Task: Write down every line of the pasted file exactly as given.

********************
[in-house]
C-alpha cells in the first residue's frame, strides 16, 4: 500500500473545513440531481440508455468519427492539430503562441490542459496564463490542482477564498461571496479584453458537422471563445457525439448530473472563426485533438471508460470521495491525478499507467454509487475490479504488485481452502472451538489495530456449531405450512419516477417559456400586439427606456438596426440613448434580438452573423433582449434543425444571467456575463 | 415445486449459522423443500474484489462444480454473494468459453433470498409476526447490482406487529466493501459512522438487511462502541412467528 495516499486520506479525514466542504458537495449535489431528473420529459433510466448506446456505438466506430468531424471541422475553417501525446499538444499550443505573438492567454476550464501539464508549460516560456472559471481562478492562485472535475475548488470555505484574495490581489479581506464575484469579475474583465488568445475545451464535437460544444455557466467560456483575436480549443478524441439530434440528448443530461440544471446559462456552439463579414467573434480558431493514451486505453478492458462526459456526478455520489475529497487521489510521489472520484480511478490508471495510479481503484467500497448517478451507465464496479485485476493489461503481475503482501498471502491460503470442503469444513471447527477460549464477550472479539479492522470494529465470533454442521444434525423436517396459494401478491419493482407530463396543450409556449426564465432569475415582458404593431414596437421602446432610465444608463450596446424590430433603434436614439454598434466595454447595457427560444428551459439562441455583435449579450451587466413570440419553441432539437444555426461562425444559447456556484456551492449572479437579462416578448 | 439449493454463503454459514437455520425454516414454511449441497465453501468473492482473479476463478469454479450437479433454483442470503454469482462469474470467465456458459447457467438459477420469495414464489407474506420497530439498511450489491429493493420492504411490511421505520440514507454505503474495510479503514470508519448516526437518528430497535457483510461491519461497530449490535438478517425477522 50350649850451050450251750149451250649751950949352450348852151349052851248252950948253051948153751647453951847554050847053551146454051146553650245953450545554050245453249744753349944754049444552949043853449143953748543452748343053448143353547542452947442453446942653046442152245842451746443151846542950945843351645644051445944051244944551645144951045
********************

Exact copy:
[in-house]
C-alpha cells in the first residue's frame, strides 16, 4: 500500500473545513440531481440508455468519427492539430503562441490542459496564463490542482477564498461571496479584453458537422471563445457525439448530473472563426485533438471508460470521495491525478499507467454509487475490479504488485481452502472451538489495530456449531405450512419516477417559456400586439427606456438596426440613448434580438452573423433582449434543425444571467456575463 | 415445486449459522423443500474484489462444480454473494468459453433470498409476526447490482406487529466493501459512522438487511462502541412467528 495516499486520506479525514466542504458537495449535489431528473420529459433510466448506446456505438466506430468531424471541422475553417501525446499538444499550443505573438492567454476550464501539464508549460516560456472559471481562478492562485472535475475548488470555505484574495490581489479581506464575484469579475474583465488568445475545451464535437460544444455557466467560456483575436480549443478524441439530434440528448443530461440544471446559462456552439463579414467573434480558431493514451486505453478492458462526459456526478455520489475529497487521489510521489472520484480511478490508471495510479481503484467500497448517478451507465464496479485485476493489461503481475503482501498471502491460503470442503469444513471447527477460549464477550472479539479492522470494529465470533454442521444434525423436517396459494401478491419493482407530463396543450409556449426564465432569475415582458404593431414596437421602446432610465444608463450596446424590430433603434436614439454598434466595454447595457427560444428551459439562441455583435449579450451587466413570440419553441432539437444555426461562425444559447456556484456551492449572479437579462416578448 | 439449493454463503454459514437455520425454516414454511449441497465453501468473492482473479476463478469454479450437479433454483442470503454469482462469474470467465456458459447457467438459477420469495414464489407474506420497530439498511450489491429493493420492504411490511421505520440514507454505503474495510479503514470508519448516526437518528430497535457483510461491519461497530449490535438478517425477522 50350649850451050450251750149451250649751950949352450348852151349052851248252950948253051948153751647453951847554050847053551146454051146553650245953450545554050245453249744753349944754049444552949043853449143953748543452748343053448143353547542452947442453446942653046442152245842451746443151846542950945843351645644051445944051244944551645144951045